KNIGH T S O F C O L U M B U S
S EPTEMBER 2013
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KNIGHTS OF COLUMBUS SEPTEMBER 2013 ♦ VOLUME 93 ♦ NUMBER 9
F E AT U R E S
8 Sent Forth Catholic young people gather as pilgrims in Rio de Janeiro for World Youth Day 2013 and return as disciples and missionaries. BY FATHER THOMAS ROSICA, C.S.B.
12 A Place Called Home Knights in Saskatchewan establish long-term, affordable housing for seniors in need. BY COLLEEN ROULEAU
16 A Journey of Faith and Healing New York-area Knights send children with illness and disabilities to the Sanctuary of Our Lady of Lourdes. BY MICHAEL WOJCIK
22 Music and the Pursuit of Excellence A K of C-sponsored Catholic band competition fosters talent and character among students, bringing glory to God. BY TERESE BOWER MCILVAIN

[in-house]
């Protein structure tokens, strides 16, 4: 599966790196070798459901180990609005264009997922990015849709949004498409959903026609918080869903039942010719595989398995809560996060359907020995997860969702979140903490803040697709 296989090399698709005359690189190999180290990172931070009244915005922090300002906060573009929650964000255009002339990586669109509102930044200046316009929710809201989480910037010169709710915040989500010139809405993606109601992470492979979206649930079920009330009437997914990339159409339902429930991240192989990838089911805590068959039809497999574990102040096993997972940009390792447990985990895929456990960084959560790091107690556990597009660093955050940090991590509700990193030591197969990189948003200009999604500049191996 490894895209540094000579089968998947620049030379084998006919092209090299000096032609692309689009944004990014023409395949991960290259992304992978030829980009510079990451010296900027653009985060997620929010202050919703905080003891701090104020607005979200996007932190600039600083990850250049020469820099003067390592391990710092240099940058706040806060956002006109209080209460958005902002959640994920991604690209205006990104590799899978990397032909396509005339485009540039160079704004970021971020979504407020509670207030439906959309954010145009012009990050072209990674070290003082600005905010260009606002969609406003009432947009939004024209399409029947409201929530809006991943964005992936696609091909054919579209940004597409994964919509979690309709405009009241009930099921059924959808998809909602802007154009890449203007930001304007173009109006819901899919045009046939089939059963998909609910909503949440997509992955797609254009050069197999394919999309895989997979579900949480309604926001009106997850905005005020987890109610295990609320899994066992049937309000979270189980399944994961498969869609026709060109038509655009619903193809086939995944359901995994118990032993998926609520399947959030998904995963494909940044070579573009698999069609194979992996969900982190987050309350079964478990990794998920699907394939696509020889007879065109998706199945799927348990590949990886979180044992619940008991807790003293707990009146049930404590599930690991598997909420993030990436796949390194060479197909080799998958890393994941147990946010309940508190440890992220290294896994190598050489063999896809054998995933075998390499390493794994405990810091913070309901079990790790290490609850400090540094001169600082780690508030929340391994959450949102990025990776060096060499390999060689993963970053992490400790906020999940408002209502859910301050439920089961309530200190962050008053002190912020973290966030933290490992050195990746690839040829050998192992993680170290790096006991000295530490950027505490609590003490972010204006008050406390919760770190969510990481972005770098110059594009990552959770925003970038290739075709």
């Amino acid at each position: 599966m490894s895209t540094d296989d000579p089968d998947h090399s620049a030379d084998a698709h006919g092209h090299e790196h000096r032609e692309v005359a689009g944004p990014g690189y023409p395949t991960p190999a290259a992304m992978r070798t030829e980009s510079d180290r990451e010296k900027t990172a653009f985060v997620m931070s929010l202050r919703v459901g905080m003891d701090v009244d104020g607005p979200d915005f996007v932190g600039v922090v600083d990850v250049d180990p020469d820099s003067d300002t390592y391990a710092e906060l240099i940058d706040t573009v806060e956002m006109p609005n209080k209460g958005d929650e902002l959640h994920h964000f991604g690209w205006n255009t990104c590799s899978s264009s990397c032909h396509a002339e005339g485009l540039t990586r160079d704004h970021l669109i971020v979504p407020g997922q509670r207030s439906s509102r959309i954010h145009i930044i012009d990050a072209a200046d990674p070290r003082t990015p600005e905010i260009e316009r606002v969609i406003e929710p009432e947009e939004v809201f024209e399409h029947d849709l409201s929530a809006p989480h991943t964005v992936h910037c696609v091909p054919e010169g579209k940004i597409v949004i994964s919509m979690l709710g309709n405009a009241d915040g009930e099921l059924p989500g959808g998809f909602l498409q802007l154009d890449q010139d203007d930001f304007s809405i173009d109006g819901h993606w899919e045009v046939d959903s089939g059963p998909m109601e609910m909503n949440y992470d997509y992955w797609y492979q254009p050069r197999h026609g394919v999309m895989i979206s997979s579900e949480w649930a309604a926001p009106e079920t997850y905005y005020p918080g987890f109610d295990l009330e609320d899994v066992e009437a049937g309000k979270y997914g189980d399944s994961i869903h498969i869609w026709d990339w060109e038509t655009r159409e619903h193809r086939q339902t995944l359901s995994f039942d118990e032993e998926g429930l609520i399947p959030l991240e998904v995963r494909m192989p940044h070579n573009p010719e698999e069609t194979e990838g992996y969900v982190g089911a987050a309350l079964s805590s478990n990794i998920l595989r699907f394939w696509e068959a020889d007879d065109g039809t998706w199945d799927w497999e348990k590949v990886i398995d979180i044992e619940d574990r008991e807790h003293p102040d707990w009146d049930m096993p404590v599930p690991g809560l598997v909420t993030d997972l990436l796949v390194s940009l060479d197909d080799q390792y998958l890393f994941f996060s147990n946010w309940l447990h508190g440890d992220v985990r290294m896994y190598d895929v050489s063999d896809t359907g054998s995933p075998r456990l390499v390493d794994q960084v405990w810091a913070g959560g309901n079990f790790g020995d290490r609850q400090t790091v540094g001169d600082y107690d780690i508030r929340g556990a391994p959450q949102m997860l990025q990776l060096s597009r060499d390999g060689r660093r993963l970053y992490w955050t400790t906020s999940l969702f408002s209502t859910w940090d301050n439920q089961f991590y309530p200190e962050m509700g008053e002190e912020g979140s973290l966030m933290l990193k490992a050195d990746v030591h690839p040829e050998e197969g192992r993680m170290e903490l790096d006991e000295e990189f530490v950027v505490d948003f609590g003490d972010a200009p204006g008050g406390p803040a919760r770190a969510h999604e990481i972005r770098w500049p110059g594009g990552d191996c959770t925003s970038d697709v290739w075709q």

The famous Christ the Redeemer statue is seen atop Corcovado Mountain in Rio de Janeiro. World Youth Day took place in Rio July 23-28.
D E PA RT M E N T S
AD DESIGN: Justin Perillo — CORCOVADO: Thinkstock
Building a better world Following the lead of Pope Francis, the Order’s works of charity extend to those who may feel estranged from the Church. BY SUPREME KNIGHT CARL A. ANDERSON
Learning the faith, living the faith In promoting the truth about marriage and family, the Catholic Church promotes the good of individuals and society.
Knights of Columbus News
Knights in Action
Order Expands to Ukraine, Lithuania • Oklahoma Disaster Relief Continues
Columbianism by Degrees
Fathers for Good Helping your kids contain college costs can set the stage for a happier life. BY FLETCHER DOYLE
BY SUPREME CHAPLAIN ARCHBISHOP WILLIAM E. LORI
PLUS: Catholic Man of the Month